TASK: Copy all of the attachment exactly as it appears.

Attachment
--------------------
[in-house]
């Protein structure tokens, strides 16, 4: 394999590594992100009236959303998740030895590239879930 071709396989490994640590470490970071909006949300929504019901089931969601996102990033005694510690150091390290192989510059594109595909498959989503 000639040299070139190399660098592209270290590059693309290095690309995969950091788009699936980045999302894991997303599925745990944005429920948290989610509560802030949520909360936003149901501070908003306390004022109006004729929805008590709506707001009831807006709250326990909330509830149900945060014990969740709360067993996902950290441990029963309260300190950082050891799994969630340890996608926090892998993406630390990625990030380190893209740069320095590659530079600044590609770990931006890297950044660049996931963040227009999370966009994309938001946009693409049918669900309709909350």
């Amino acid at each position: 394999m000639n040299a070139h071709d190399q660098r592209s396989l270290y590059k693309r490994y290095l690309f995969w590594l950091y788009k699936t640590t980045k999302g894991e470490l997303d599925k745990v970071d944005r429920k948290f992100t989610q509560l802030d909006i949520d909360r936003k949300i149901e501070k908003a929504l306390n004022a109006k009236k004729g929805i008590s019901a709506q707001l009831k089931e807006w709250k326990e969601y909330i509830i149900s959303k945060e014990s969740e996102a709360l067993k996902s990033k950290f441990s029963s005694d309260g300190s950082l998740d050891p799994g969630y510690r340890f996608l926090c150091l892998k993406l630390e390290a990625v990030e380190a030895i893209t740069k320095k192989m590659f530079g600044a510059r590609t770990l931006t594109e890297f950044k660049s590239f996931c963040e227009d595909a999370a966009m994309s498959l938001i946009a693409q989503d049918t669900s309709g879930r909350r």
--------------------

[in-house]
């Protein structure tokens, strides 16, 4: 394999590594992100009236959303998740030895590239879930 071709396989490994640590470490970071909006949300929504019901089931969601996102990033005694510690150091390290192989510059594109595909498959989503 000639040299070139190399660098592209270290590059693309290095690309995969950091788009699936980045999302894991997303599925745990944005429920948290989610509560802030949520909360936003149901501070908003306390004022109006004729929805008590709506707001009831807006709250326990909330509830149900945060014990969740709360067993996902950290441990029963309260300190950082050891799994969630340890996608926090892998993406630390990625990030380190893209740069320095590659530079600044590609770990931006890297950044660049996931963040227009999370966009994309938001946009693409049918669900309709909350």
């Amino acid at each position: 394999m000639n040299a070139h071709d190399q660098r592209s396989l270290y590059k693309r490994y290095l690309f995969w590594l950091y788009k699936t640590t980045k999302g894991e470490l997303d599925k745990v970071d944005r429920k948290f992100t989610q509560l802030d909006i949520d909360r936003k949300i149901e501070k908003a929504l306390n004022a109006k009236k004729g929805i008590s019901a709506q707001l009831k089931e807006w709250k326990e969601y909330i509830i149900s959303k945060e014990s969740e996102a709360l067993k996902s990033k950290f441990s029963s005694d309260g300190s950082l998740d050891p799994g969630y510690r340890f996608l926090c150091l892998k993406l630390e390290a990625v990030e380190a030895i893209t740069k320095k192989m590659f530079g600044a510059r590609t770990l931006t594109e890297f950044k660049s590239f996931c963040e227009d595909a999370a966009m994309s498959l938001i946009a693409q989503d049918t669900s309709g879930r909350r």